One of the joys (ok, by “joys” I mean “headaches”) of having Charlotte in full-day junior kindergarten is having to provide her with healthy, portable, litterless, nut-free, banana-free, labeled, lunches and snacks that she will actually eat. I found a recipe last week for Apple Raisin Bran Muffins, and I thought- perfect! She likes apples, she likes raisins, she likes bran (seriously, the kid can eat her weight in bran flakes), and she likes muffins! On Saturday afternoon, I assisted her in baking these muffins from scratch.

My little baker!

My little baker!

She was so excited to be baking. She put on her apron and dragged her stool into the kitchen so that she could reach everything. Together, we measured and counted and mixed up all the ingredients. She was practically vibrating with excitement as she added items to our bowl and stirred it up. I silently congratulated myself on this wonderful idea- she was counting and learning about measuring things and she was having fun! Plus, she was making a delicious and healthy snack for her lunch! And then, when everything had been mixed up, she examined the muffin batter, and declared, “This looks like meat!”

Oh, god, no. This is basically the worst criticism she could have doled out. It is HELL trying to get her to eat meat. She has been known to keep a bite of sausage or pork chop in her mouth for 45 minutes without swallowing. She once drove Mark to madness when she wouldn’t swallow her pork chop. I wasn’t home, so I don’t know exactly what went down, but she still talks about that time that “I didn’t want to swallow my pork chop and Daddy was so angry.” Needless to say, there has been no pork chop on her plate since that incident.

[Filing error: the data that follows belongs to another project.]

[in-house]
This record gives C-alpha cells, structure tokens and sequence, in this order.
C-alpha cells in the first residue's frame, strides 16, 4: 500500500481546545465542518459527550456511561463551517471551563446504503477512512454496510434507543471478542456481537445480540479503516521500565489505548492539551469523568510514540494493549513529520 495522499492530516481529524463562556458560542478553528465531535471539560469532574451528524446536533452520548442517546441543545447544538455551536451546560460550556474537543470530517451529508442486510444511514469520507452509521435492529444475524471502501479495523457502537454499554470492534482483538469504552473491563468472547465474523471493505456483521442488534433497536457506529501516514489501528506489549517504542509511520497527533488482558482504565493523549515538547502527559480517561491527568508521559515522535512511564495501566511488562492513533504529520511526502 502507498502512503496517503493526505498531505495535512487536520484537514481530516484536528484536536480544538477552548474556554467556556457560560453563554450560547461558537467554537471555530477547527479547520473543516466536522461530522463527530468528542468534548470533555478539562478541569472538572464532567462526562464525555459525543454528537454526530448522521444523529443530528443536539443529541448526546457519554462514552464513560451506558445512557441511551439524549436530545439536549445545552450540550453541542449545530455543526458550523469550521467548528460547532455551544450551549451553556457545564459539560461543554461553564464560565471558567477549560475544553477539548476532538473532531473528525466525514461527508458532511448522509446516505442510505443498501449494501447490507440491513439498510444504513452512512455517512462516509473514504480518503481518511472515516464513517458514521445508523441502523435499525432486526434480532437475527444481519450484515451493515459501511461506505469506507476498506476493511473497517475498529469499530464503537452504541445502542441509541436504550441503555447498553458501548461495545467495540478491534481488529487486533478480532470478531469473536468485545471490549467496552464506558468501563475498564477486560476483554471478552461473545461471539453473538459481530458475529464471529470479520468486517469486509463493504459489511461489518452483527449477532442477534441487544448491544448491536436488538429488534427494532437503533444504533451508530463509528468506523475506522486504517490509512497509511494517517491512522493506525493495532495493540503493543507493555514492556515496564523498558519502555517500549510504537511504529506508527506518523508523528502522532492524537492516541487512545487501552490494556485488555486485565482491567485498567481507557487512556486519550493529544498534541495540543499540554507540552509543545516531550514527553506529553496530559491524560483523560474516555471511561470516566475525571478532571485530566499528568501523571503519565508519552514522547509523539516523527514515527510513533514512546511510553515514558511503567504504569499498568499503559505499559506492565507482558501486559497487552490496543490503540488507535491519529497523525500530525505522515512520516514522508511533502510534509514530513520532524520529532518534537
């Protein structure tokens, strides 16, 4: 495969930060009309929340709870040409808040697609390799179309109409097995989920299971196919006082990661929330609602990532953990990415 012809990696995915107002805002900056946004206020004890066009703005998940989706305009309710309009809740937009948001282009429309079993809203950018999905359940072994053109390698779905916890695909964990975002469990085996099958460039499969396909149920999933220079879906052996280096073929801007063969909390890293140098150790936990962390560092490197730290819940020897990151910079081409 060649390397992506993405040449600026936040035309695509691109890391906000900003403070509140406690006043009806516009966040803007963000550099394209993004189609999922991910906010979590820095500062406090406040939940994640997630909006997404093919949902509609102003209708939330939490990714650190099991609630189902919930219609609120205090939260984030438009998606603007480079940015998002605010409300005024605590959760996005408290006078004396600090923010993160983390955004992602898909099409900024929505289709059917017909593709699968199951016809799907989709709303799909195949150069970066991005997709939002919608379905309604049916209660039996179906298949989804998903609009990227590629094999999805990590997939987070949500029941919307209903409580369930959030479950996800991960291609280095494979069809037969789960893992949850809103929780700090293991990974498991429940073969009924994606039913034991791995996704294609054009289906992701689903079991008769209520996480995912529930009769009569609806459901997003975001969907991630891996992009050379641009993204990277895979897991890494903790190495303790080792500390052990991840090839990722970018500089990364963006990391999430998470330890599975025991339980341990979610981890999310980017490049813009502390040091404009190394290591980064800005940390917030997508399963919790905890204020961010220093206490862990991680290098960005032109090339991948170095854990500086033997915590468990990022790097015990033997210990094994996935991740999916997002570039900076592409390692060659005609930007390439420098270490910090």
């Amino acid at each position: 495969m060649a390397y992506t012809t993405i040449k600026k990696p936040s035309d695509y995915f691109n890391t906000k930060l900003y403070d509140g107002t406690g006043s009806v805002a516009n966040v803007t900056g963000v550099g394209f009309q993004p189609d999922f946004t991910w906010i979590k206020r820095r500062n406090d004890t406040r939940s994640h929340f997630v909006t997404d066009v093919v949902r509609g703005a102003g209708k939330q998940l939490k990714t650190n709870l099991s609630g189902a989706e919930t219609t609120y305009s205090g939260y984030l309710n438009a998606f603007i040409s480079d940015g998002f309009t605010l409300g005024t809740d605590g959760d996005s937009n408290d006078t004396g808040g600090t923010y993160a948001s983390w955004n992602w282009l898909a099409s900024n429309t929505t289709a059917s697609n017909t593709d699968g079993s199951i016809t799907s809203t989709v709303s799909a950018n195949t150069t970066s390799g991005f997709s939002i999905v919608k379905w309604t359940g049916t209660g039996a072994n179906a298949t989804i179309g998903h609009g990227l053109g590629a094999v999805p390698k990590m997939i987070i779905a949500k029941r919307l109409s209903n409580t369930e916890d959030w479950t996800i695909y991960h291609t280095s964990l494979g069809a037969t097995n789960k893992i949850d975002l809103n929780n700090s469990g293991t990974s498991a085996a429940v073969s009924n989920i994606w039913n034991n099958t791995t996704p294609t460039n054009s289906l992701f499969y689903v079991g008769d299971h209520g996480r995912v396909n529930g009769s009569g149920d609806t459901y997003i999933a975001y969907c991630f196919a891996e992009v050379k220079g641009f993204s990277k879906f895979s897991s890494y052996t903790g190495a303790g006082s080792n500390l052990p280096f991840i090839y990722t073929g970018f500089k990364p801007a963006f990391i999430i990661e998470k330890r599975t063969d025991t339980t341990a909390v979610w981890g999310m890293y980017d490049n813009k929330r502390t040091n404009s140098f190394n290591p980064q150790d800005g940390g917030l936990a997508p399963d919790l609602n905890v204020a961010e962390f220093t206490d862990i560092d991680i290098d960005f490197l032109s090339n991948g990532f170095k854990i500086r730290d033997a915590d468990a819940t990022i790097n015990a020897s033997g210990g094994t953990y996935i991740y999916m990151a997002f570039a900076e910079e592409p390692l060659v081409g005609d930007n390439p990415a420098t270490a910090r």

So anyway, her comparing the muffin mixture to meat did not bode well. Sure enough, when they came out of the oven, and I offered one to her, she refused. And since then, whenever she asks for a snack and I tell her she can have a muffin, her face falls, and she asks quietly, “Are those my choices?” If I say yes, it’s a muffin or no snack, she bows her head, hunches her shoulders, says, “No, thank you, Mommy,” and slinks away, Charlie Brown-style.

I packed one in her lunch yesterday, hoping that she would have worked up an appetite and would be hungry enough to eat it, and then discover that they are, in fact, quite tasty. No dice. I unpacked her lunch bag at the end of the day, and guess what was the only thing left untouched:


And so I decided to put it on her plate at dinner time. She happily ate up everything else, but when the muffin was all that was left, she looked up at me and said, in a small voice, “Mommy, I think I am getting full now.”

Uh-uh. No way was I falling for that. If I said, okay, no problem, and took her plate away, thirty seconds later she would be asking me for something more to eat. So I told she had to at least eat half the muffin before she could be done. And then OH. MY. GOD. It took her twenty minutes to eat half a damn muffin. I wanted to die, sitting there with her, as she took each tiny, agonizing bite. But she got it down, without any tears. From her or me.

So, unfortunately, the Apple Raisin Bran Muffin recipe experiment failed. I think next time I will try an oatmeal raisin muffin recipe. Or maybe a fruity muffin, like strawberry or raspberry. There are tons of possibilities. I will not be defeated by her irrational pickiness.


One thought on “Muffins

  1. Pingback: Mealtime Madness | A Mom of Steel

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